LA’s one hundred year old food hall, Grand Central Market, is filled with families having a great time sharing a variety of foods together, but some families look downright miserable trying to wrangle running little ones, navigating groups through the cramped passages, missing out on all the sights, sounds and smells that make the market a beautiful metaphor for LA. I first thought of writing about GCM for kids because children are strangely attracted to our sandwich board signs, they run to them, hide under them, touch them, etc. I should explain our signs are homemade by me, illustrations by our guide Jenna, and they all have some sort of bike part attached to them. Kids run to the sign, swing the handlebars, knock the flyer holder off, and parents scurry up behind with apologies. I don’t mind, the sign is doing what it was meant to do, attract attention; but I realized kids are attracted to it because it is the only thing that looks like a toy in all of the market. Grand Central Market is not designed to be kid friendly, but you can have a good time with your kids if you know what you’re doing.
First rule: do not expect to cruise the market with a stroller. The walkways are tight, packed with people, and there are stairs smack dab in the middle! There is a wheelchair elevator, close to the parking garage entrance, but it is slow and cumbersome. That’s not to say you can’t bring a stroller, you can, and here’s how. Enter from the Hill Street side, park it on the tree shaded patio, or arrive before noon, or after 2PM and get one of the tables inside. Snag your goal tender a beverage, and do tag-team style recon missions from your stroller base. Pro-tip, there is more seating on the Hill Street side, and the patio is great for large groups with its long communal style tables.
With family, I suggest establishing a base regardless of whether or not you have a stroller. Grand Central Market tends to have one of two effects on people, they’re either excited by the energy, or exhausted by it. Let your family members who want to relax and people watch, do so from a comfortable seat, while more adventurous types (i.e. teens) can perambulate the market, foraging goodies, that everyone can enjoy together back at your base.
Another possible base for families is the basement seating, while not so atmospheric, it can be a good spot for parents to corral rambunctious toddlers in an open space with good sight lines. Your kids can run, twirl, chase each other, and you might actually get to eat all of your vegan ramen in peace. The basement is accessible for strollers by taking the parking garage elevator down. Another pro-tip, the basement has a large discount sundry store, so if you need some duct tape for a quick stroller fix, a $2 toy, or forgot your baby wipes, head to the basement. It is also where the bathrooms are located, with changing table near the sink area of the ladies room.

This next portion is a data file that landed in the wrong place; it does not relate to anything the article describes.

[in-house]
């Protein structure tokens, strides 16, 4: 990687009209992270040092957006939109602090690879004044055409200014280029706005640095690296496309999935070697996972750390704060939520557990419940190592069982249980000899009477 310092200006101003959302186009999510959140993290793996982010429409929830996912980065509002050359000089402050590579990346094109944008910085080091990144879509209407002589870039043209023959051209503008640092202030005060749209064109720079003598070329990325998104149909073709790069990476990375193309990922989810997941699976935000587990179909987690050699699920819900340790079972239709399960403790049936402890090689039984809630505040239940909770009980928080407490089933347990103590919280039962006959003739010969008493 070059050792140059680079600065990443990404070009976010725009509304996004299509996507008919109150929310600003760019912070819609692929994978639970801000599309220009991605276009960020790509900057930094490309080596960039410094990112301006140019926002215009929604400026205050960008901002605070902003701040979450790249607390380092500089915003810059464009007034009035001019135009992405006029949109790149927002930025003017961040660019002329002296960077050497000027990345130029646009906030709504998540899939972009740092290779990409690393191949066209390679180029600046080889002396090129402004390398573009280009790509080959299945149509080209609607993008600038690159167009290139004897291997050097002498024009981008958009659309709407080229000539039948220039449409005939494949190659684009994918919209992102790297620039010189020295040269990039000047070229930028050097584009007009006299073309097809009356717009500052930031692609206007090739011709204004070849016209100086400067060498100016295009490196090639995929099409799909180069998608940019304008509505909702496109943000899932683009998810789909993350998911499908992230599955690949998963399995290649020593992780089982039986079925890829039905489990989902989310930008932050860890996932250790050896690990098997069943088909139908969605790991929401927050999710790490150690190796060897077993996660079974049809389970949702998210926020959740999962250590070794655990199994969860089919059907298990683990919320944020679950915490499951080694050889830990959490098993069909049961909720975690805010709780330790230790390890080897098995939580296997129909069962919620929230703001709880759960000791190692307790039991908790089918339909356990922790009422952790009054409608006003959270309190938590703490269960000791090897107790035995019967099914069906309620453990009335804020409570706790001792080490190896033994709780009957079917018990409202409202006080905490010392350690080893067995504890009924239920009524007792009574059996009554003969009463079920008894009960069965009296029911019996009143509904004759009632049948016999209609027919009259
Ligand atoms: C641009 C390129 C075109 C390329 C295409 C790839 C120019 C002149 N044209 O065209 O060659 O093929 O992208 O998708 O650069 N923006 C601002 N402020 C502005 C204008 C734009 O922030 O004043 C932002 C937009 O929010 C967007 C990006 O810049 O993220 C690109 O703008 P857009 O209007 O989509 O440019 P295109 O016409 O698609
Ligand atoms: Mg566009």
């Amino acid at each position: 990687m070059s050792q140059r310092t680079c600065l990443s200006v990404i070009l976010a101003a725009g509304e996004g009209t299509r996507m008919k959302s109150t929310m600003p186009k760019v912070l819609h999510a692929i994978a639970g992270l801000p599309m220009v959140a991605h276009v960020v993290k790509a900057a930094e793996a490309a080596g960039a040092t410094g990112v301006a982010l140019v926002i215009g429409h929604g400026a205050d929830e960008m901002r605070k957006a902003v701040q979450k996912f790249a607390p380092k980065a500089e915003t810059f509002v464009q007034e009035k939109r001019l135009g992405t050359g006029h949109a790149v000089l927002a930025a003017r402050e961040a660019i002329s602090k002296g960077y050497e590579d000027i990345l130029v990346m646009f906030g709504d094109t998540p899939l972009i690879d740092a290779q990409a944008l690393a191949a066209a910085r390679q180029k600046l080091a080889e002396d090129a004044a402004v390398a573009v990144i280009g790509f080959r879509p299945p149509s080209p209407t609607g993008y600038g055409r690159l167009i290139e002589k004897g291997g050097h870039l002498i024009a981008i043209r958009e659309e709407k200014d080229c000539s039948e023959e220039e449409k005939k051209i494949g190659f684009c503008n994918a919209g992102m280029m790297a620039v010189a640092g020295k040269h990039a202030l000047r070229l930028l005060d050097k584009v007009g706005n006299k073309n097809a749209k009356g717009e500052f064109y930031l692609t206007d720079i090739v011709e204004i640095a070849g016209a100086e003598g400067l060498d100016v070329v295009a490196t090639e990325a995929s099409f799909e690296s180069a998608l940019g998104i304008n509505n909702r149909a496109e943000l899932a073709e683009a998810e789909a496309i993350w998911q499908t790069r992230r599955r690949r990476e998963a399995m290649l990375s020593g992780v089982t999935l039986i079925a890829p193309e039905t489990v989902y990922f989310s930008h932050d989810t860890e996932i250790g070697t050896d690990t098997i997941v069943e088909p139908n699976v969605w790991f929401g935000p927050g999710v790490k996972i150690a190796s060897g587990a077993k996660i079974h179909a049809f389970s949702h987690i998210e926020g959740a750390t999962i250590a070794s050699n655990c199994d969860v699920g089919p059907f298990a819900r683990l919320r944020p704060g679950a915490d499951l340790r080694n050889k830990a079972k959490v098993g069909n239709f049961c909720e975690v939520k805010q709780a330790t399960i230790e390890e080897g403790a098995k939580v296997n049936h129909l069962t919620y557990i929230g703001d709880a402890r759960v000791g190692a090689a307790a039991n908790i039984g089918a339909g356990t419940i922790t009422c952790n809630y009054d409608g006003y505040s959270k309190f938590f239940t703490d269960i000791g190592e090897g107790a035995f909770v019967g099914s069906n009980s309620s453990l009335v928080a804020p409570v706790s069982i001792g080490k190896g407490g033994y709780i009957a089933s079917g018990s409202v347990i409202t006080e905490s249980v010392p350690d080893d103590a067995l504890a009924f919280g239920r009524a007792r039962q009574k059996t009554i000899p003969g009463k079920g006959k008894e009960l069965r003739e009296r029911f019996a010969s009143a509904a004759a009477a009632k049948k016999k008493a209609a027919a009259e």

Now for some of the eateries your kids might actually enjoy. PB&J serves up its namesake in a crustables style, crusts cut off, circular shaped sandwich. Its low counters and stools are perfect for kids. While it has some fancier versions, the “old school” is just what it sounds like. For little ones I suggest you ask them to go light on the PB&J, since their versions have oozing amounts of the sticky deliciousness that can be hard to handle for little ones. DTLA cheese will make a simpler version of their decadent grilled cheeses that is big enough for two, or you can always grab a side of mac-n-cheese at Horse Thief BBQ big enough for a meal. Olio pumps out pizza super fast, and is a good option for larger families. Sticky Rice also has a low counter with stool seating, and its chicken and rice is mild enough for younger palettes. For dessert there is of course McConnell’s Ice Cream, but beware the line is long and cramped at peak times, completely empty late afternoon weekdays. For something a little healthier Press Brothers Juicery has soft serve coconut milk, or Torres Produce and District market offer fresh fruit. Torres Produce also has homemade sugar skulls in October.
Grand Central Market is not just for filling our bellies, we go to immerse ourselves in the culture of food, and that can be hard, but not impossible, to impart to little ones in a space built for adults. There are several purveyors with particularly kid friendly kiosks, that is, things at eye level of someone three feet tall. La Huerta Candy has low display cases, full of fruits and nuts, at kid level, while the sugary stuff is displayed in a wall of brightly colored cases up above. Valerie bakery also has low display cases full of fancy cakes and treats for the eyes and stomach. Chili’s Secos and Valeria’s both have vibrant display cases of dry ingredients for international foods. Spices, beans, mole paste, etc. can be picked up and incorporated in home cooking later on to extend your Grand Central Market learning experience.
Of course there’s us, Handlebar Bike Tours, a fun, active way to learn about DTLA. We start and end all of our tours from Grand Central Market. Currently we limit tours to ages twelve and older, but hope to accommodate younger riders in the future as bicycle infrastructure improves. For families with older kids our Historic Core and More tour is a covert learning experience and the perfect downtown day when paired with lunch at the market. I’ve seen many a sulky teen show up with their parents for a tour, and return full of excitement, spouting L.A. facts and begging to ride Angel’s Flight. Sunday afternoon’s Pretty Gritty Arts District Tour is curated for budding artists and will have you back in time for dinner and Jazz night, with free live music at 7PM.
Grand Central Market is one of those quintessential LA experiences, and if you do it right, can be an enjoyable cultural destination to spend time with your family.